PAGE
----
properly exercise its powers to effectively reduce pollution; as a result Kuwait has suffered from several environmental disasters, for example: In 2002, the construction of Mishref wastewater treatment plant began, and immediately emerged the problem of leakage of Hydrogen Sulfide (H₂S) gas from a construction pit, and the method used to dispose of water from that pit through the rain drainage network, which resulted in the spread of H₂S odor throughout two residential areas (Mishref & Sabah Al-Salem Areas). Residents of these areas filed complaints with the concerned authorities, and later filed a lawsuit when their demands\complaints were not met. The case was lost, citing that the gas emission rates at that time were an average of 13 ppb, which is less than the daily allowable exposure rate of 30 ppb. And the project continued for a period of 3 years without any action taken by the Environment Public Authority to protect residents from the effects of exposure to this gas. In 2009, during the trial of the plant, it was completely damaged due to poor specifications of materials used in the construction. As a result of the damages the plant was completely shut down; untreated wastewater estimated at 180,000 m³ was discharged into the sea through the rain drainage network. Causing a sever contamination of air and water which continued for several months until the problem was resolved. Although the law authorizes the Environment Public Authority with supervision and inspection, and encourages the establishment of testing labs, yet the Authority does not exercise this right with regards to waste disposed at sea, and relies on what it calls “self-supervision”. Where the entity disposing of waste, does a prior test before drainage and informs the Authority of any violations. Without having those results tested and reviewed by any government or independent parties, the self-supervision system is an inefficient method which does not prevent nor limits the contamination of the sea. It is also noted that some government sectors which take part in polluting the environment refrain from submitting reports to the Environment Public Authority regarding the nature of pollutants disposed at sea, and refuses to meet their demands, and yet the Environment Public Authority does not take any serious action against such violators. As it was noted in the statement of Ms. Samira Al-Kandari, Manager of Planning and Environmental Impact Assessment Department in the Environment Public Authority, dated September 10, 2012 in Al-Qabas newspaper about the Ministry of Public Works disposal of sludge/wastewater used in sewage treatment which is extremely salty in the sea and refraining from submitting reports about it. The residential area of Ali Sabah Al-Salem previously known as Um Al-Hayman, is one of the highly exposed areas to air pollution in Kuwait. It is only 4 Km away from Shuaiba Industrial Area, which contains Petro Chemical Plants, Oil Refineries, a Power Plant operated with high percent carbon fuel, and other heavy industries with highly toxic waste. It is also 200 m close to Petroleum Installation and constructions, despite the Kuwait Oil Company demands made to the Public Authority for Housing Welfare to relocate the area away from these sites. Since the 70s several studies indicated that the level of air pollutants in this area is extremely higher than the allowable limits. The most pollutants infecting the area’s environment include: Carbon Dioxide, Nitrogen Oxidants and Hydrocarbons. This pollution has directly affected the health of the residents of this Area and neighboring Areas. Increased Number of Asthma cases was noted in comparison to other areas, as well as a higher cancer rate. In 2003 due to sever pollution, odor and health implication, residents of the area organized a movement to pressure the Environment Public Authority to take action; in turn the Authority took some ineffective procedure which did not help resolve the problem. In fact the problem increased since more plants were licensed to operate around the area, older plants expanded, and previous pollutant sources were not removed.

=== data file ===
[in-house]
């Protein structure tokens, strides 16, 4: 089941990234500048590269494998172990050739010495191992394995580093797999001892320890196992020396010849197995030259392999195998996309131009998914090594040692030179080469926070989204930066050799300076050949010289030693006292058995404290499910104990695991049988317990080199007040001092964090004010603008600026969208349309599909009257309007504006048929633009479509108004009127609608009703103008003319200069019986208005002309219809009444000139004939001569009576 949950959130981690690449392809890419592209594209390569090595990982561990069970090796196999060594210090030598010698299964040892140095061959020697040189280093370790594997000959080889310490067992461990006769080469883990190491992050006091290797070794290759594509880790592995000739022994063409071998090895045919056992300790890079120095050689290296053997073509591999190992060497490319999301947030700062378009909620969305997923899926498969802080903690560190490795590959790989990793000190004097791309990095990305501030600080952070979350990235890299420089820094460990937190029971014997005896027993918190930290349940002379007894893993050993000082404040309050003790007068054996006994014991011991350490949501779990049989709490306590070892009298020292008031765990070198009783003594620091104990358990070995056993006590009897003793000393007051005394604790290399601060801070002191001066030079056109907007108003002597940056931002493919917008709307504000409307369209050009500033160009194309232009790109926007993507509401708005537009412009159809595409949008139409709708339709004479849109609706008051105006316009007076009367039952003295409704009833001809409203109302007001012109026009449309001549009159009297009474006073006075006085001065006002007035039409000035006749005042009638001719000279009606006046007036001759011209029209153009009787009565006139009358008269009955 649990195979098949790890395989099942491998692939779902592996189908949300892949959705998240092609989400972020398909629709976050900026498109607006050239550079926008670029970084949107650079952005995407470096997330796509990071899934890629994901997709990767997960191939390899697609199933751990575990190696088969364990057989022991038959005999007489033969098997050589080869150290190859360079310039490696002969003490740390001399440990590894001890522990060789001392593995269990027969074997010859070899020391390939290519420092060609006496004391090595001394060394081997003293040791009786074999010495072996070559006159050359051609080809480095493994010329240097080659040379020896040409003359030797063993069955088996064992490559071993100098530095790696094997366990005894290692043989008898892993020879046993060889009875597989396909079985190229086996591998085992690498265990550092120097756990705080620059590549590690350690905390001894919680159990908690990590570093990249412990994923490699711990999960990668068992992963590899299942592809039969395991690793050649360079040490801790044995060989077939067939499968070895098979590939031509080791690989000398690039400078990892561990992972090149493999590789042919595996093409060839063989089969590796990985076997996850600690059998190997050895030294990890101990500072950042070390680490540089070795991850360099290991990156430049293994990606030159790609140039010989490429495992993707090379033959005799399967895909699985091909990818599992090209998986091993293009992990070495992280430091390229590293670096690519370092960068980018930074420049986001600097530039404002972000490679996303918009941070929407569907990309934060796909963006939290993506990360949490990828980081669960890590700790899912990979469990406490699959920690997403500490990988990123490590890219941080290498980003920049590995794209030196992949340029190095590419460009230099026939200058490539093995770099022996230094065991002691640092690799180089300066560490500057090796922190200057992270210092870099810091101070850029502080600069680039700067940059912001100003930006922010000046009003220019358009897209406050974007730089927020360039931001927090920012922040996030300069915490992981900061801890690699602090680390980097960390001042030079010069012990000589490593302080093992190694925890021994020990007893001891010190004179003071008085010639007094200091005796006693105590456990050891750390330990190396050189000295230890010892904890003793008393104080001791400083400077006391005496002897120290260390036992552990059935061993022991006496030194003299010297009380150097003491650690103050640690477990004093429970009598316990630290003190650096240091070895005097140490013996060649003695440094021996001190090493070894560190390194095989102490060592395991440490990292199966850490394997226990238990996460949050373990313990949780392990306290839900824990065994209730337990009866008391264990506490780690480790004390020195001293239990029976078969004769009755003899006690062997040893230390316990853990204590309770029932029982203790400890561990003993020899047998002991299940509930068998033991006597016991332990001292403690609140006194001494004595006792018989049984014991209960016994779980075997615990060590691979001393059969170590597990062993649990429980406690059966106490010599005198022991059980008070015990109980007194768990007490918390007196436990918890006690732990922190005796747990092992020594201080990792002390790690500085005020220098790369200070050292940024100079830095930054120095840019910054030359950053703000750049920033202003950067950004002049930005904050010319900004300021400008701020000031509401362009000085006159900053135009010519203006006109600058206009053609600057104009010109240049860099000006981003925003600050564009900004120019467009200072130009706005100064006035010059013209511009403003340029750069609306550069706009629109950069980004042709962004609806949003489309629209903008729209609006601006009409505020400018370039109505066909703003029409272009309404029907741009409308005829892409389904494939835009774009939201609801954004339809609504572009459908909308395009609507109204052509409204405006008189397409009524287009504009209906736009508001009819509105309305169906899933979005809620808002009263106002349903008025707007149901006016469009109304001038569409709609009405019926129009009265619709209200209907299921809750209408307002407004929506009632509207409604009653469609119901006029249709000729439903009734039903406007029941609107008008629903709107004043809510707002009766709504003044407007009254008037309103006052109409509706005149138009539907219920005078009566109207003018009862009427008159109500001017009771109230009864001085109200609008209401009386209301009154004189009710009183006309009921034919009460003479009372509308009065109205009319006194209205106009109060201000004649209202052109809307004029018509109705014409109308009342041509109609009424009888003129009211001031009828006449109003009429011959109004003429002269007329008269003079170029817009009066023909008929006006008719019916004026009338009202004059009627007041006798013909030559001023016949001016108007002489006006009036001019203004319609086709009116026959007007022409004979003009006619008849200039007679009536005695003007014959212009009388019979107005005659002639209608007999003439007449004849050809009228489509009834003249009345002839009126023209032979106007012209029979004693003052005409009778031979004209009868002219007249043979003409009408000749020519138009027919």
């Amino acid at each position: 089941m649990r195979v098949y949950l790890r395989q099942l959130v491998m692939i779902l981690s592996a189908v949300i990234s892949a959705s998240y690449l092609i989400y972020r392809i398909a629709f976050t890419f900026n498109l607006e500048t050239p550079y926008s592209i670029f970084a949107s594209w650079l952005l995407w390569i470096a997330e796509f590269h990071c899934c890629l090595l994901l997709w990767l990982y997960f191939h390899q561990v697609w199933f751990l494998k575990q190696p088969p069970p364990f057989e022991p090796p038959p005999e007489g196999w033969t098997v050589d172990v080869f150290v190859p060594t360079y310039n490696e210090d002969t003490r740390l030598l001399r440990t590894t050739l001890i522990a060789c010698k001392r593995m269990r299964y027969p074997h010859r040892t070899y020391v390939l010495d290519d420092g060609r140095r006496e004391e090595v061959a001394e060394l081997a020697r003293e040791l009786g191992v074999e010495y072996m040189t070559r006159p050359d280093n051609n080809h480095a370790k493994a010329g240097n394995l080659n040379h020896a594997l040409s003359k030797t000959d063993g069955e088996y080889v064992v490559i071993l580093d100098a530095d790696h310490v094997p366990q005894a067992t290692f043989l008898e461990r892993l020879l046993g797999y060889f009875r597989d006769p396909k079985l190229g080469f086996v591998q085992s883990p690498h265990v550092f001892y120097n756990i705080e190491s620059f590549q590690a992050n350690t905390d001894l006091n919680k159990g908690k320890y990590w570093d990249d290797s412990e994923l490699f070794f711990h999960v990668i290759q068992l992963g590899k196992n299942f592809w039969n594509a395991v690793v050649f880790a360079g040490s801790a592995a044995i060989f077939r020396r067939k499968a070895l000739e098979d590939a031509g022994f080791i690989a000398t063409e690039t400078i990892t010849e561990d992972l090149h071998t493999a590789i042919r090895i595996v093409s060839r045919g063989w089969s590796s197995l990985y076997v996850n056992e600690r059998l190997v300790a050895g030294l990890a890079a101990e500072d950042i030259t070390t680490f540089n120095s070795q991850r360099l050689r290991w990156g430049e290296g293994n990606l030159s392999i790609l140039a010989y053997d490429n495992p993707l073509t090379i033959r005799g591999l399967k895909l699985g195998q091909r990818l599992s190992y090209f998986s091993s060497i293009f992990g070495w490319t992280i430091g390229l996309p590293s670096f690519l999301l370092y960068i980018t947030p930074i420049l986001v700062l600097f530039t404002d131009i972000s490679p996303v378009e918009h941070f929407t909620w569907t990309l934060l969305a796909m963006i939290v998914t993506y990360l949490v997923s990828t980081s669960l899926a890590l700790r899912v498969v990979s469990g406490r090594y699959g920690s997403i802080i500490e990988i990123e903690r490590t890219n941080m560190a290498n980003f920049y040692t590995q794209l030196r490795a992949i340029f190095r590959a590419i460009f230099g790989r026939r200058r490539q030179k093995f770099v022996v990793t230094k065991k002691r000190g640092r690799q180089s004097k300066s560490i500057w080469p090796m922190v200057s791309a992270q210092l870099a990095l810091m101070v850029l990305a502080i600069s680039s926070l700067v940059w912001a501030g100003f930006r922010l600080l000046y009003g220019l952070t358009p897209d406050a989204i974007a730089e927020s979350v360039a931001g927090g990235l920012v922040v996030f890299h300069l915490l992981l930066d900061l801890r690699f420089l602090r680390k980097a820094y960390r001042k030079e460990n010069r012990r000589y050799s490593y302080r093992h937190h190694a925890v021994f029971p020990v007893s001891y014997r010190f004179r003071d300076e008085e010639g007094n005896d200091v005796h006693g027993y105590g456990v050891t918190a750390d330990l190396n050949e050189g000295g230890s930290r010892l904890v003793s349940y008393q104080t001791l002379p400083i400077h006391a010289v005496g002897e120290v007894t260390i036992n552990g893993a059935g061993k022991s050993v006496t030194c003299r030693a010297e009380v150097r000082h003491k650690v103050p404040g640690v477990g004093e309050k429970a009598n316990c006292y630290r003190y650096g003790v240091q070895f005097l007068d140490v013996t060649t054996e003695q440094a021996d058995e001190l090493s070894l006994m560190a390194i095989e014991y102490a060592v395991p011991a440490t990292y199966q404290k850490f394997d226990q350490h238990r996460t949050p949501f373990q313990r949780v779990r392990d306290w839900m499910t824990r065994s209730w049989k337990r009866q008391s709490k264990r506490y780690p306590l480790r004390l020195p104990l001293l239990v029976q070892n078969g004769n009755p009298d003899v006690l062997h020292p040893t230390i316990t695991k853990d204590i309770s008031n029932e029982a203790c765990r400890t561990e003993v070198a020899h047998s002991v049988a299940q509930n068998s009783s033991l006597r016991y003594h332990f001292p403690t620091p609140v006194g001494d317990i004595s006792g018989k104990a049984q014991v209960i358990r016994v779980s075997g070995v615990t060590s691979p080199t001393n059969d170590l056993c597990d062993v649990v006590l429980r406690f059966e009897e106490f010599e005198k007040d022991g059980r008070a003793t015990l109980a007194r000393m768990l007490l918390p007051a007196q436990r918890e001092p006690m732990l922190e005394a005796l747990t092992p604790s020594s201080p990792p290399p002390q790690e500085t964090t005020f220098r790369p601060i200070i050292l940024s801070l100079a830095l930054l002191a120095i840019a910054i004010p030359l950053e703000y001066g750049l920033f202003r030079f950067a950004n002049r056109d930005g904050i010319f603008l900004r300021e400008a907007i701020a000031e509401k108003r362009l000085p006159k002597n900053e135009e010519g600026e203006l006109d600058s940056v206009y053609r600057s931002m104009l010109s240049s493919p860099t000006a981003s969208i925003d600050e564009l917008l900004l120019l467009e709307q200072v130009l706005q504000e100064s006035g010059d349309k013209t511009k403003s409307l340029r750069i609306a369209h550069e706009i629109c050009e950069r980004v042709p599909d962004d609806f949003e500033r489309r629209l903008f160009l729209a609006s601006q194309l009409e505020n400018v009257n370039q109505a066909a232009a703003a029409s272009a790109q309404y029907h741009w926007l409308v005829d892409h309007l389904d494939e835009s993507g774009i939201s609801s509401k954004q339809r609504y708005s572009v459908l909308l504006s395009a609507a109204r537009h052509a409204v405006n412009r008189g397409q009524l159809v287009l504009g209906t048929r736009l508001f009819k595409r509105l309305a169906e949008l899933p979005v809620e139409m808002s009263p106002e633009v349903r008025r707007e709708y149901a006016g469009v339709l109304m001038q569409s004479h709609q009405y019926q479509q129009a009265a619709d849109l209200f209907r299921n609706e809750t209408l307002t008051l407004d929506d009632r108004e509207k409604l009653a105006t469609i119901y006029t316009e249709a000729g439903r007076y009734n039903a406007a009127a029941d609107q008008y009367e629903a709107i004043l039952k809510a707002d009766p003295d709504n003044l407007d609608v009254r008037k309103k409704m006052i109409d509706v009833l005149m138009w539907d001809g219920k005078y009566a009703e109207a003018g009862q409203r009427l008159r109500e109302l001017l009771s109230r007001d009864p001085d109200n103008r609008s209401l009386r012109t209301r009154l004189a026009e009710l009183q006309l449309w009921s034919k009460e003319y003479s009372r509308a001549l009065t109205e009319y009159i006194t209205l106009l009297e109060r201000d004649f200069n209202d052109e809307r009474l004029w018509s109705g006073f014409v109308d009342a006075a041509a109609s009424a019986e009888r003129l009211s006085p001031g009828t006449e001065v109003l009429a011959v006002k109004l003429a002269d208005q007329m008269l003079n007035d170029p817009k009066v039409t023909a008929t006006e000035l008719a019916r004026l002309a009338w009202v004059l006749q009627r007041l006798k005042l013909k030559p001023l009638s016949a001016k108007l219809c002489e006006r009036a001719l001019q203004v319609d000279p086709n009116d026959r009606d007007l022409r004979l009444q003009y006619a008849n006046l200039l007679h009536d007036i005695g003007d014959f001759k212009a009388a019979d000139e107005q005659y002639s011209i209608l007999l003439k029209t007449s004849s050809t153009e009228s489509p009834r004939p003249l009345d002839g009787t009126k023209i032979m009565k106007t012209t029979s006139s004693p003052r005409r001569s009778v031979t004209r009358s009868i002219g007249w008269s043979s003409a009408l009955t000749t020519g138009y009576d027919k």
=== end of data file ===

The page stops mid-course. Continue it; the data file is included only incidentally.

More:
Since the first studies conducted regarding this issue, several recommendations were submitted to the Environment Public Authority regarding developing a precise methodology to measure pollution, but those recommendations have been disregarded. The pollution problem in Ali Al-Salem area remains unresolved as recent studies have shown. The residents of Ali Al-Salem area have won a lawsuit against the government regarding this case, compensating them for the damages by relocating to an unpolluted area, yet the relevant government entity did not execute the verdict yet. In Kuwait there is no clear plan of procedure to dispose of consumed tires, where it is currently collected and dumped in a desert area called “Rahiah”, until it reached 10 million tires. A large part of these tired burned in a fire early in 2012. The fire lasted for several days until it was under control, which resulted in the spread of heavy smoke across large parts of residential areas. Fire incidents in Rahiah repeated several times in 2012, and the government -to date- did not present a solution to process and deal with these tires, and therefore the possibility of the problem to reoccur is not eliminated. Recommendations: 1. Increasing the capabilities of Environment Public Authority, equipping its laboratories to enable it to function effectively. 2. Efficiently observing and inspecting plants and facilities which omit and dispose of pollutants and taking legal actions against violators. 3. Relocating residential areas away from plants, industrial areas and oil structures. 4. Finding and applying an effective method to treat the problem of consumed tires. Labor: According to the Central Department of Statistics, in 2012 the number of foreign labor employed in the privet sector is around 1 million and 100 thousand workers. 92.06% are male workers. They are mostly employed in the field of production, services, operation, transport and regular labor. 7.32% of workers in the privet sector earn less than KD60 ($213) a month, and 41.4% earn between KD60 to120 a month. Although the Labor Law requires employers in the private sector to proof employment through a written contract, distributing it among all concerned parties and to carry the expenses of health insurance for employees. It does not however assign sanctions against violators of those terms of the law. It has been noted that a lot of employers refrain from giving minimum waged labor copies of their contracts to prevent them from claiming their rights. Article 29 of the Private Sector Labor Law states that all contracts must be written in Arabic and a translation may be added, yet it does not require the employer to provide a translation of the contract in the worker’s native language. It is worth noting that 62.87% of private sector workers are not from Arab states, and 71.5% have an education level less than high school. The minimum wages paid for cleaning worker is KD40 ($142), where the national income per capita annual is around KD160,440 ($571,408). Kuwait’s inflation rate (consumer prices) for the year 2011 is estimated at 5.6%. And the poverty line (measured by a published study in 2003 done by Ministry of Planning for Kuwaitis) for a family of 2 members is KD340 ($1210). This salary does cover the basic living requirements to laborers. Employment companies sign contracts with the government sector to provide labor for multiple services. In the contract agreement binding those companies with the government, they are contractually committed to set the net salary for the worker after deductions. And contractually requires them to provide adequate housing, health and life insurance. However, the company